Wednesday, November 6, 2013

Great Day In The Morning reviewed by Rick Davis

Great Day In The Morning
Brad Vickers & His Vestapolitans
 15 Tracks

Americana music is a blend of different roots music developed by the convergence of the shared and varied traditions that comprise American musical standards. Americana grew specifically from American music genres like folk, country, blues, rhythm and blues, rock and roll and other external influences. It is defined by the Americana Music Association (AMA), as "contemporary music that incorporates elements of various American roots music styles, including country, roots-rock, folk, bluegrass, R&B and blues, resulting in a distinctive roots-oriented sound that lives in a world apart from the pure forms of the genres upon which it may draw. While acoustic instruments are often present and vital, Americana also often uses a full electric band."

Well know artists like Alison Krauss, Bonnie Raitt, The Band, Dave Alvin, Dwight Yoakam, John Fogerty, Neil Young, John Hiatt, and Wilco are all supporters of Americana. Joining the group recently, influenced more by the county blues and Western swing is Brad Vickers. Brad Vickers gained experience as he learned by playing and touring with blues and roots legends like Jimmy Rogers, Hubert Sumlin, Bo Diddley, Chuck Berry, Odetta, Sleepy Labeef, Roco Gordon, and Pinetop Perkins. With his experience in roots music, Brad Vickers & His Vestapolitans have revived music similar to artists like Bob Wills & His Texas Playboys, Dirk Powell, or Bill Monroe, blending Western swing with hill country music much like the amazing Carolina Chocolate Drops or Yonder Mountain String Band.

The band's latest release, Great Day In The Morning, draws from the talents of Vickers on guitar, Margey Peters and Charles Burnham on fiddle, Bill Rankin on drums, Dave Gross on mandolin, rhythm guitar, and bass, V.D. King on banjolele, Jim Davis on clarinet and tenor sax, Matt Cowan on baritone sax, Michael Bram on mandolin, and Jeremy Baum on piano and the Hammond B3 organ. Brad Vickers, Margey Peters, Christine Santelli, and Gina Sicilia share vocals, with Vickers being the predominate vocalist. With a short intro, the band leads into "Little Gem," a special blend of county fiddle and jump blues provided by the saxophones, guaranteed to be a toe tapper. "Train Goin' Westward Bound" is a snappy follow up tune with banjolele, mandolin, saxophones, and Vickers on bottleneck guitar and vocals. "Saving String" is very reminiscent of the Bob Wills tune "Oklahoma Rag." "Sit Down And Talk" is a very basic, slow, Delta style blues tune. The title track "Great Day In The Morning" is an early morning eye opener better than a cup of Irish coffee, featuring Charlie Burnham on fiddle. Even the lyrics "great day in the morning, life comes to you without warnin'; you're the star of your own show so come on let's go" are invigorating. Margey Peters adds more of a county element to the lead vocals on "Saturday Blues" which is a perfect fit for the tune. The tongue-in-cheek, hill county tune "Chapter And Verse" turns toe taping into foot stompin'.  "It's A Good Life" is another uplifting tune with a little boogie woogie piano added by Jeremy Baum, creating more jazz flavor to the song. The Lizzie Douglas (a.k.a. Memphis Minnie) tune "Frisco Town" is short southern blues tune. If you have ever had one of those days when nothing goes right, you will appreciate the whimsical tune "This Might Not Be Your Day" which we all can relate to at some point in time. Vickers performs superb bottleneck guitar solos along with Dave Gross playing rhythm guitar on the Tampa Red tune "Anna Lou Blues." The tempo picks up on the hot little blues shuffle "The Way It's Got To Be." "Together For Good," a gospel tune that features Gina Sicilia on lead vocals along with harmonizing background vocals much like a Baptist church choir. The album concludes with the 100 year old "Dallas Blues," the first published blues tune written in 1912.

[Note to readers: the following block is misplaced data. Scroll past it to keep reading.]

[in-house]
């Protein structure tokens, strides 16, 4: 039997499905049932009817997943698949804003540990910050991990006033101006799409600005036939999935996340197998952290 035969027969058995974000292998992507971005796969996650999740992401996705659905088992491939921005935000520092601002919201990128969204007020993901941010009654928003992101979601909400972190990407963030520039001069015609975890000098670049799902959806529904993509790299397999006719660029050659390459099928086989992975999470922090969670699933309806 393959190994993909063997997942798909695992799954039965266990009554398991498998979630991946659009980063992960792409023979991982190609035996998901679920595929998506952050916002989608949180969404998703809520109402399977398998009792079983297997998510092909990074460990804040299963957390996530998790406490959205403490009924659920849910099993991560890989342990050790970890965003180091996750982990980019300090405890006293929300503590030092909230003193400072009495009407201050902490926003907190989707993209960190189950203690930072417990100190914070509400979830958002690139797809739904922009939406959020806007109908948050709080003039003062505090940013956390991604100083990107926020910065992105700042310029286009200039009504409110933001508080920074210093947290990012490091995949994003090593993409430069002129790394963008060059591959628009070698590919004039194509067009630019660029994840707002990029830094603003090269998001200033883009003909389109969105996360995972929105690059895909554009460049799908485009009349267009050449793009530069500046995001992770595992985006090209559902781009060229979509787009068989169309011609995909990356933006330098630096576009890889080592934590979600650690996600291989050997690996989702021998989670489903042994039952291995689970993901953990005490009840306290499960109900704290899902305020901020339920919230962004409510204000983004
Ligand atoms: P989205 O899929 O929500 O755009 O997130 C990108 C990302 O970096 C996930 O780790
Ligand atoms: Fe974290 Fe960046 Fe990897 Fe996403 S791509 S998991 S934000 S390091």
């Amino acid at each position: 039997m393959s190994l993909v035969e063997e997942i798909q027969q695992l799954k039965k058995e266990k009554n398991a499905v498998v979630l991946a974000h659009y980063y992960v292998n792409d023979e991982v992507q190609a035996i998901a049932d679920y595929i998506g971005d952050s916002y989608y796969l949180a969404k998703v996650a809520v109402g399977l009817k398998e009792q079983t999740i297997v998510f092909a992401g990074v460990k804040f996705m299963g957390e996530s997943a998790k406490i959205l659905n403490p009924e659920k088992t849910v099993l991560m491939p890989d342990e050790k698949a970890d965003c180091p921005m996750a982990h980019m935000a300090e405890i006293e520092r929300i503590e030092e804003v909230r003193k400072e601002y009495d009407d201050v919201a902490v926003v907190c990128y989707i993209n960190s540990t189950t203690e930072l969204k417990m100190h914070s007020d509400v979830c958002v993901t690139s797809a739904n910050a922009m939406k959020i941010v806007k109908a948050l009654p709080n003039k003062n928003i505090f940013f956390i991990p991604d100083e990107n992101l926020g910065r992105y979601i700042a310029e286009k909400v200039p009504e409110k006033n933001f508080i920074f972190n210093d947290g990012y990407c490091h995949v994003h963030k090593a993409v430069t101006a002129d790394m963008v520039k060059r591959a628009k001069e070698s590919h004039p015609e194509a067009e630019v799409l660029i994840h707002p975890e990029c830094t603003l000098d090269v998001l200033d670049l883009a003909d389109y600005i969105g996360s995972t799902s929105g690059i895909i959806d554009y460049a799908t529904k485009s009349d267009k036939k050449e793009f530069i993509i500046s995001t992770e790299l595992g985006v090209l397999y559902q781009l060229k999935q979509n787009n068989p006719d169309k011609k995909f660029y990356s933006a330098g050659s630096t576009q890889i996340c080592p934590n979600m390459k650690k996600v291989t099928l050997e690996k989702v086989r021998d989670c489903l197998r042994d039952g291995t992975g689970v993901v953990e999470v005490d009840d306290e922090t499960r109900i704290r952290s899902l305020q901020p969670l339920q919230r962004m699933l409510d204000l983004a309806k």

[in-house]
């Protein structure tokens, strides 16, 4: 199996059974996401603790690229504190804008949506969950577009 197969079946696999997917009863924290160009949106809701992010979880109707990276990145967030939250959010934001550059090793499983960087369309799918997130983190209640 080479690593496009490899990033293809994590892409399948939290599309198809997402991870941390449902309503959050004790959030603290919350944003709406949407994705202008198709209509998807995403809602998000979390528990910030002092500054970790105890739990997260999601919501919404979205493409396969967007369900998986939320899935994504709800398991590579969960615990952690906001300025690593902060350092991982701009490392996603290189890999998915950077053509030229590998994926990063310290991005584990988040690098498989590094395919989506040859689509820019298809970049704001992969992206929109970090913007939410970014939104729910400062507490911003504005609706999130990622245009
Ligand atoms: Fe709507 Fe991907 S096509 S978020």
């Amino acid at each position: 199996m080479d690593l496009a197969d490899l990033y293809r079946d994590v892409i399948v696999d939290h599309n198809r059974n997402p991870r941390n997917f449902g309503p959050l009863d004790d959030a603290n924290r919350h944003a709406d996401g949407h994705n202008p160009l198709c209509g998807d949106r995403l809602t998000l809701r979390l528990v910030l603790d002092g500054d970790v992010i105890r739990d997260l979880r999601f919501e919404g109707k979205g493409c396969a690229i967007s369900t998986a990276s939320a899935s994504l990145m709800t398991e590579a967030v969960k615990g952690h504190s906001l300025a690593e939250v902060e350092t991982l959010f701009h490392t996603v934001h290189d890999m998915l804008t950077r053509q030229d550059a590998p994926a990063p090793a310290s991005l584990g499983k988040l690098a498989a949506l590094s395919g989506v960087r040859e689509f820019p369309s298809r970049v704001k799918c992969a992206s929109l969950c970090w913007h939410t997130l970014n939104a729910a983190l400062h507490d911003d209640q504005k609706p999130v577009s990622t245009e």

If you are looking for the perfect recipe for American roots music, "Great Day In The Morning" is your "diamond in the rough." It is American roots music like you have never heard it, loaded with Americana, blues, ragtime, and hill country breakdowns. It is a great way to start your day!

Review by Rick Davis


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